Listen Live on November 30, 2011, Wednesday at 12 Noon Pacific Time on VoiceAmerica Business Channel
“CEO/Founder Tom Salonek’s first and bad manager refused to pay the tuition reimbursement benefit seeing “no leadership potential” in Tom. Undaunted Tom paid for his own MBA, started software firm Intertech, Inc. in Eagan, Minnesota, growing from $200,000 first-year sales to $10M 20 years later while giving back via Intertech Foundation. Early on, the three principals’ joint focus? Business growth, not software. Management principles include: “hire slow and fire fast”(using an 8-step hiring process and firing via separation papers in exchange for severance pay), specify performance expectations, time-limit a job offer. Retain employees via: specific public praise with a “How did you do that?”, genuine interest in staff, private correction, and full managerial understanding of all problems. Define company and employee goals, delegate staff accountability to ensure their execution via daily to annual leadership and departmental meetings.”
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BusinessInfoGuide, Inspired Resource for Entrepreneurs
Thanks to Stephanie Chandler for her interview of me and my book for BusinessInfoGuide.com. It’s a great site with excellent resources for entrepreneurs. Check it out!
Here’s a link to my BusinessInfoGuide.com interview.
This is the second of a four part radio interview.
American Underdog interview, Part 2 of 4
Thanks to Chris Steele and Bill Fowler of American Underdog for having me as a guest. This is the first of a four part radio interview.
American Underdog interview, Part 1 of 4
Remember all the buzz about e-commerce and e-business? It was before the Internet boom went bust and it seemed like everyone in the tech space was jumping on the e-hype bandwagon out of fear, greed or confusion. I confess that I, too, got a little sucked into the e-hype and made a somewhat hasty decision to split our business into two distinct divisions: one focused on the tech training we have always offered and the other on our consulting services, which we re-branded “go-e-biz.com.”
It was a catchy little name but it confused our customers. Were we abandoning our training business? Was our consulting service changing into a different kind of service? Were we only interested in clients who wanted to sell something over the Internet?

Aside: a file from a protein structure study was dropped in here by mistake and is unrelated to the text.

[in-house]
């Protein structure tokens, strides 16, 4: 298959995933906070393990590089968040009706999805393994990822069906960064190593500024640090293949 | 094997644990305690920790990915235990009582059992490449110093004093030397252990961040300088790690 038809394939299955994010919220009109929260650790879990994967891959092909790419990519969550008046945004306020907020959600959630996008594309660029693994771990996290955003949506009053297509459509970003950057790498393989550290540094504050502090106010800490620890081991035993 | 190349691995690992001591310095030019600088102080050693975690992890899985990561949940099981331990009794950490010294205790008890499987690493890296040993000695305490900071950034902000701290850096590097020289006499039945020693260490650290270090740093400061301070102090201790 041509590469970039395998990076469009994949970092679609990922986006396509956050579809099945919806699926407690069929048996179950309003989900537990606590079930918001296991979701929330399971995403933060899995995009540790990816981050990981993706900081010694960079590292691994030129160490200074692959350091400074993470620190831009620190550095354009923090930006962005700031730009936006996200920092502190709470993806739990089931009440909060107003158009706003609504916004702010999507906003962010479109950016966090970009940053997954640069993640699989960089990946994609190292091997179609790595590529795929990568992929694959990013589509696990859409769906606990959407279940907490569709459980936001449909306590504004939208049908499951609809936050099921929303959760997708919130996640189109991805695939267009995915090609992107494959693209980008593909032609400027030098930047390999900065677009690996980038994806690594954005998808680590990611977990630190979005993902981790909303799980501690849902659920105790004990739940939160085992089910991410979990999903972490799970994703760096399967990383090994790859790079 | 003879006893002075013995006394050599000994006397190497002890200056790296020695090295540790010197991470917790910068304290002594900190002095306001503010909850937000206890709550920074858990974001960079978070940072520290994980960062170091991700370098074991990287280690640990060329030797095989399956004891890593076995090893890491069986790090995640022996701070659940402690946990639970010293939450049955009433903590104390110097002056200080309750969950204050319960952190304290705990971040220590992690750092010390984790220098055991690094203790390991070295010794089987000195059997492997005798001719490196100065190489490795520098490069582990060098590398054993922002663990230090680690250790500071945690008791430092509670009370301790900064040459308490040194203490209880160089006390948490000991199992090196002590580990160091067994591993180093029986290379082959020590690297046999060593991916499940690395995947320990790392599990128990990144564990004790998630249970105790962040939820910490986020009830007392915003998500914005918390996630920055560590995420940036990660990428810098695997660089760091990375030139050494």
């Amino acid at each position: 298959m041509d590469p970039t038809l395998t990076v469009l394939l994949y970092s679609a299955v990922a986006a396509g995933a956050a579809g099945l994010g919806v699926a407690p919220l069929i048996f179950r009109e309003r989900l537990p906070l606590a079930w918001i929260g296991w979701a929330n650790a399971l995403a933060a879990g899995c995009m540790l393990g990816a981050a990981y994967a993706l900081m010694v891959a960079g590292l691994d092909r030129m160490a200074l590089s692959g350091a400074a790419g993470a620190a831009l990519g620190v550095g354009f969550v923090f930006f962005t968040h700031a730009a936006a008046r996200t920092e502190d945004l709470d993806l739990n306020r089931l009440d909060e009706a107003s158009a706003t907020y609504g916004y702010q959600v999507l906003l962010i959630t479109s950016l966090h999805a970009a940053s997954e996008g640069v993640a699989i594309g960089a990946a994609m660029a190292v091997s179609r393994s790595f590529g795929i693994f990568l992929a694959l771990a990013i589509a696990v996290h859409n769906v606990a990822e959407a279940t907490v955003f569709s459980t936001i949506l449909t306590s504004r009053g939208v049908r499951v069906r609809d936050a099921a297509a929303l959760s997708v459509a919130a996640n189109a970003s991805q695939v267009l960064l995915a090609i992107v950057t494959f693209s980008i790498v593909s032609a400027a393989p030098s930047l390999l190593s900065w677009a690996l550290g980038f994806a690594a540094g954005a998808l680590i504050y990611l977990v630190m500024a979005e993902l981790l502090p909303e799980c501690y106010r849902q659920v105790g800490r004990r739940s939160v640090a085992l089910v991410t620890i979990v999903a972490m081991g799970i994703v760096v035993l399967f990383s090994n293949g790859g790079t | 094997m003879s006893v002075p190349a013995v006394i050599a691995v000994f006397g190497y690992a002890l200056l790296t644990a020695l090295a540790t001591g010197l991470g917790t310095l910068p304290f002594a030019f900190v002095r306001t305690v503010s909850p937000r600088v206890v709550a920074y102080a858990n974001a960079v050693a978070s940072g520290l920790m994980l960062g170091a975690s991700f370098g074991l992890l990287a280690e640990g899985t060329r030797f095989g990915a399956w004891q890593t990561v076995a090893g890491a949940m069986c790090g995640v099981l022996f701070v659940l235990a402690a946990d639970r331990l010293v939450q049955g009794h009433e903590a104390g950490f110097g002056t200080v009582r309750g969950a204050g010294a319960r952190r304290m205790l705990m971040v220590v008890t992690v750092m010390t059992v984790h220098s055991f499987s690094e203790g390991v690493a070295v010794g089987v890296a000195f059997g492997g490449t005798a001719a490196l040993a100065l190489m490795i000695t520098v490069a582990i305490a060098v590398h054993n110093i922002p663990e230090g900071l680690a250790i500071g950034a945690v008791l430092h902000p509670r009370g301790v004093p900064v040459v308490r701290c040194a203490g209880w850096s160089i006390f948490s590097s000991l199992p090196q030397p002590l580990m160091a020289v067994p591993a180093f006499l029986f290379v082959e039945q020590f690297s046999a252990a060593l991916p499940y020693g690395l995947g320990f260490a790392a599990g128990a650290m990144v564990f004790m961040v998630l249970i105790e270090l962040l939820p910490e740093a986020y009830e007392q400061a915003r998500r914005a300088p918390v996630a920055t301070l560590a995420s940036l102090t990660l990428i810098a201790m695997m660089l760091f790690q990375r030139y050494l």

The answer was “no” in all instances, but the very fact that we had changed our name invited questions and confusion. Ultimately, we chose to “un-create” the brand change and returned to our original name – Intertech — for both aspects of our business. This was a money- and time-intensive exercise that could have been avoided if I hadn’t allowed my emotions to pull me into a hasty decision based on the current business climate (I now can wisely recognize in hindsight!).
As part of the “un-brand” process we did come up with a marketing slogan to help clients and others understand both aspects of our business: “Instructors who Consult. Consultants who Teach” And by emphasizing the connected nature of our business, we’ve been able to build clients and credibility for both parts of our company.
The lesson learned here was to not buy into the hype, to ask more questions before getting into something, and really thinking through the long-term benefits of these larger strategic decisions. I think it also illustrates an aspect of resiliency: not getting stuck or derailed by a mistake.
Epilogue: A few years later we were looking to acquire another firm. I was very realistic about its potential value to Intertech, the long-term potential, and the need to keep the partners of that firm engaged. All of those things were part of our offer but the other firm wasn’t interested. Even though I had spent months trying to make it happen, in the end I knew it was best to walk away from the deal versus to push it for emotional reasons.